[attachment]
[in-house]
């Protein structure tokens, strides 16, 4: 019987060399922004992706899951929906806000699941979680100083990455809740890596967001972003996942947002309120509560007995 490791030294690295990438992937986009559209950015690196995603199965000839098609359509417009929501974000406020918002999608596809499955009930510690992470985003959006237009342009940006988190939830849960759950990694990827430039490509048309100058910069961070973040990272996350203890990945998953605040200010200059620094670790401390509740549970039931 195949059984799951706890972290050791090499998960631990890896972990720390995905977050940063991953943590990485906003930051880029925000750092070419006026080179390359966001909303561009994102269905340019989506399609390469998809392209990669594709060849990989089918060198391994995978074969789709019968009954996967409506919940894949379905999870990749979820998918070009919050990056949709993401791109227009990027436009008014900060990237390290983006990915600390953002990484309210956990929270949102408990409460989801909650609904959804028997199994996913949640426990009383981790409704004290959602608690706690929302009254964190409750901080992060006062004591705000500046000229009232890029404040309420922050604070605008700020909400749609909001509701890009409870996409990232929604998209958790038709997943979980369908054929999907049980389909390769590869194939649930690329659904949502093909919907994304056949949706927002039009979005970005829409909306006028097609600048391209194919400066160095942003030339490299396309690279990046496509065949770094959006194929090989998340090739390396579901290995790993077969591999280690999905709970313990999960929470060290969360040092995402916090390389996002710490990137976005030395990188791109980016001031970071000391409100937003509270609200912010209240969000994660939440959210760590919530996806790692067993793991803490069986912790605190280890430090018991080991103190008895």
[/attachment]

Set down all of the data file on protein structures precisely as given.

[in-house]
């Protein structure tokens, strides 16, 4: 019987060399922004992706899951929906806000699941979680100083990455809740890596967001972003996942947002309120509560007995 490791030294690295990438992937986009559209950015690196995603199965000839098609359509417009929501974000406020918002999608596809499955009930510690992470985003959006237009342009940006988190939830849960759950990694990827430039490509048309100058910069961070973040990272996350203890990945998953605040200010200059620094670790401390509740549970039931 195949059984799951706890972290050791090499998960631990890896972990720390995905977050940063991953943590990485906003930051880029925000750092070419006026080179390359966001909303561009994102269905340019989506399609390469998809392209990669594709060849990989089918060198391994995978074969789709019968009954996967409506919940894949379905999870990749979820998918070009919050990056949709993401791109227009990027436009008014900060990237390290983006990915600390953002990484309210956990929270949102408990409460989801909650609904959804028997199994996913949640426990009383981790409704004290959602608690706690929302009254964190409750901080992060006062004591705000500046000229009232890029404040309420922050604070605008700020909400749609909001509701890009409870996409990232929604998209958790038709997943979980369908054929999907049980389909390769590869194939649930690329659904949502093909919907994304056949949706927002039009979005970005829409909306006028097609600048391209194919400066160095942003030339490299396309690279990046496509065949770094959006194929090989998340090739390396579901290995790993077969591999280690999905709970313990999960929470060290969360040092995402916090390389996002710490990137976005030395990188791109980016001031970071000391409100937003509270609200912010209240969000994660939440959210760590919530996806790692067993793991803490069986912790605190280890430090018991080991103190008895």